If you have been eating a vegetarian or vegan diet for any amount of time, I'm sure that you've experienced a situation where someone else was cooking for you. These situations can be stressful, awkward, and uncomfortable, but they don't have to be! Here are a couple of things I've learned along the way...
1. Eating Out. Often, when I begin looking at a menu in a restaurant, I begin to mentally check off everything I won't eat. I also make mental notes of what I could order and eat by only making a few changes. Typically, I'm left with 3 choices: a salad, a veggie wrap/sandwich, pasta. I could live off of these choices for the rest of my life, so this isn't a problem for me. However, if these don't appeal to you, you have other options. Often, a restaurant will offer other options (like veggie burgers) and they don't list it on the menu. Don't be afraid to ask! You can also order multiple sides and form your own meal. Last, it is VERY helpful to look up the restaurant's menu up online before you go or to even call ahead so you are aware of what they have.
2. Parties. Drinks, appetizers, desserts. It would be impossible to know what it is everything! If you know the host well, tell them what you eat and see if they would be willing to make something that you can enjoy. Always offer to bring something, too! Then you know you will like it and there will be an option for you. And you can always stick with the safe choices, too. A veggie plate or fresh fruit will never be a wrong choice!
3. Cafeteria. As a college student, I deal with the cafeteria everyday. If I wasn't creative, I would either get sick of the salad bar or gain well over the freshman 15 by eating French fries and pasta all the time. Most times, cafeterias have to have both a vegan and a vegetarian option for every meal, but sometimes the option is unappetizing. I often get grilled or sautéed veggies and put them in a wrap or get salsa, beans, and corn and put it on a salad to make a taco salad. Be creative and see the options as if they are food in your cupboard at home. What can you make with what is there?
4. Holiday Dinners. Having only been a vegetarian for a little over a year, I have only experienced the holidays twice as a vegetarian. My suggestions are limited to sticking to only eating the side dishes, offering to bring a side dish, appetizer, or dessert, and having fun by trying vegan-friendly substitutions such as tofurky. Also, don't underestimated google. It knows everything.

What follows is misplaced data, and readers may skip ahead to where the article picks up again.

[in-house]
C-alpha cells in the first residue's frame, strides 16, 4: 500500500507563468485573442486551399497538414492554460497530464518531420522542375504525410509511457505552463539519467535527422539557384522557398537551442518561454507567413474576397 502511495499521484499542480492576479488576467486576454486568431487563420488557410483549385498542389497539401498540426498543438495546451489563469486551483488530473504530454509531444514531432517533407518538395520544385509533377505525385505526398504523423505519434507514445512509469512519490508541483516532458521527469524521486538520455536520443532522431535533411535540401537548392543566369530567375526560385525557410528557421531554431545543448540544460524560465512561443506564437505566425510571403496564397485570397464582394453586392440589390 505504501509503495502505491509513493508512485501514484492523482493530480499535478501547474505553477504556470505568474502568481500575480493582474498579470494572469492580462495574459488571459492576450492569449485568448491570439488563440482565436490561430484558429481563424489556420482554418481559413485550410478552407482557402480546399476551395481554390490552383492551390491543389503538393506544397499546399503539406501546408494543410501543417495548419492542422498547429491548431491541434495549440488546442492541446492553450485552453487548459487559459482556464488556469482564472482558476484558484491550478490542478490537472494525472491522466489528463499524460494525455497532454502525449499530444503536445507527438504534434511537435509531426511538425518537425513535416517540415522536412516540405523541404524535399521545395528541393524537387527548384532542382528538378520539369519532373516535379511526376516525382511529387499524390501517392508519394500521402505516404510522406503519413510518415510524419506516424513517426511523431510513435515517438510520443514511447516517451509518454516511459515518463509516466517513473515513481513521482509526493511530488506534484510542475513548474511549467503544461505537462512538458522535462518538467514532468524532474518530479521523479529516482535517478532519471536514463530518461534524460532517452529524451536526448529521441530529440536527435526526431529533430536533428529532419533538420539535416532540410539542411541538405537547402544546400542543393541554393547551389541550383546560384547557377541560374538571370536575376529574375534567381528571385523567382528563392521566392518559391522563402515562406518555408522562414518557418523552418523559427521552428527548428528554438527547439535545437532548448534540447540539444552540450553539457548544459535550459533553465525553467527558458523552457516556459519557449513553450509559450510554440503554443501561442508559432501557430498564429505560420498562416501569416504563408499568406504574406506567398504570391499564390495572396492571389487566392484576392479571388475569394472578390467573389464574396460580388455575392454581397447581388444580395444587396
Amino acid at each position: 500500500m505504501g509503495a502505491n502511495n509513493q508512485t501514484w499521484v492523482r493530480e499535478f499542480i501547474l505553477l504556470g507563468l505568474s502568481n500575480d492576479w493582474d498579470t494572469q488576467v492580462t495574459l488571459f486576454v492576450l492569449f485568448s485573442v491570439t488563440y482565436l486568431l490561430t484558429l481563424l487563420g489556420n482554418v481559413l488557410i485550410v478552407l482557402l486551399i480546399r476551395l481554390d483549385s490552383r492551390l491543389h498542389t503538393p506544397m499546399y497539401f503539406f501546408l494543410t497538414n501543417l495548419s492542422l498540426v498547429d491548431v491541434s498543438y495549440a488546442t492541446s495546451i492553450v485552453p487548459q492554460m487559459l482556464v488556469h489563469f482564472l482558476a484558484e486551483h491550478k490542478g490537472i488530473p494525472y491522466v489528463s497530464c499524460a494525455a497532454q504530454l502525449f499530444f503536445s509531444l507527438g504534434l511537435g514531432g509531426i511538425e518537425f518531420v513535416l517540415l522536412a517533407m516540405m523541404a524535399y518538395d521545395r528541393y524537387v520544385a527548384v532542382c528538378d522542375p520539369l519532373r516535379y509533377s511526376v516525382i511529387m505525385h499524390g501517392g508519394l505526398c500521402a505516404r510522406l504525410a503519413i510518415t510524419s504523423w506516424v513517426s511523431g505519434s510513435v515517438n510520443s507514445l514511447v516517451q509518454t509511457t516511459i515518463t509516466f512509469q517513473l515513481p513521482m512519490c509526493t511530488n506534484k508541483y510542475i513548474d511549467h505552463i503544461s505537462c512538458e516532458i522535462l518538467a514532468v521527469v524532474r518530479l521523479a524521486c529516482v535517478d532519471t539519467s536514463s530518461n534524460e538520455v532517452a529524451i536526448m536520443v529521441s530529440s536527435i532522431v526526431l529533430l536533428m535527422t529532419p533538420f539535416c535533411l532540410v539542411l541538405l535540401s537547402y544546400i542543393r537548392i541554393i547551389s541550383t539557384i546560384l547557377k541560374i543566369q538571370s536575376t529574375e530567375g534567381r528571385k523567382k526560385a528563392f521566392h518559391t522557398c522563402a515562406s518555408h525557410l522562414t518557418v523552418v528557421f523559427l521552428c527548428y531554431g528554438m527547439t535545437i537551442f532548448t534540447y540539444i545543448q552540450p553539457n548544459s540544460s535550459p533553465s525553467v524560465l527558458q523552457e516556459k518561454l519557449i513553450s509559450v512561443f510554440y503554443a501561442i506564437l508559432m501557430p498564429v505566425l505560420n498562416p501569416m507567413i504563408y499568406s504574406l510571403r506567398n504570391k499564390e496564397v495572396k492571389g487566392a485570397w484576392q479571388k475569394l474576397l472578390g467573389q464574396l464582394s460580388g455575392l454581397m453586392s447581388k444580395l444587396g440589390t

5. Dinner Parties. Being invited to someone's house for dinner is fun and exciting. Until you remember you're a vegetarian and realize this could create an uncomfortable situation. Don't be afraid to be open with the host and tell them what you don't eat. Again, offering to bring something is always a good idea. If all else fails, don't feel awkward if you can't eat something. I once went to someone's house and although they knew my diet they served spaghetti with meat sauce and chicken parmesan (they forgot and felt terrible). I had salad and plain pasta and no ones feelings were hurt. Don't feel pressured into compromising your values. (However, this situation changes if you are in a different culture. It can often be seen as highly offensive if you turn down a dish prepared for you. Keep this in mind when traveling.)
The bottom line is that there will be situations when you cannot completely control your food options. Being open and willing to try different things is a part of life and it's no different when it comes to your diet! Stay true to your choices and always remember that you'll probably laugh about awkward situations later.
*Image courtesy Flickr creative commons.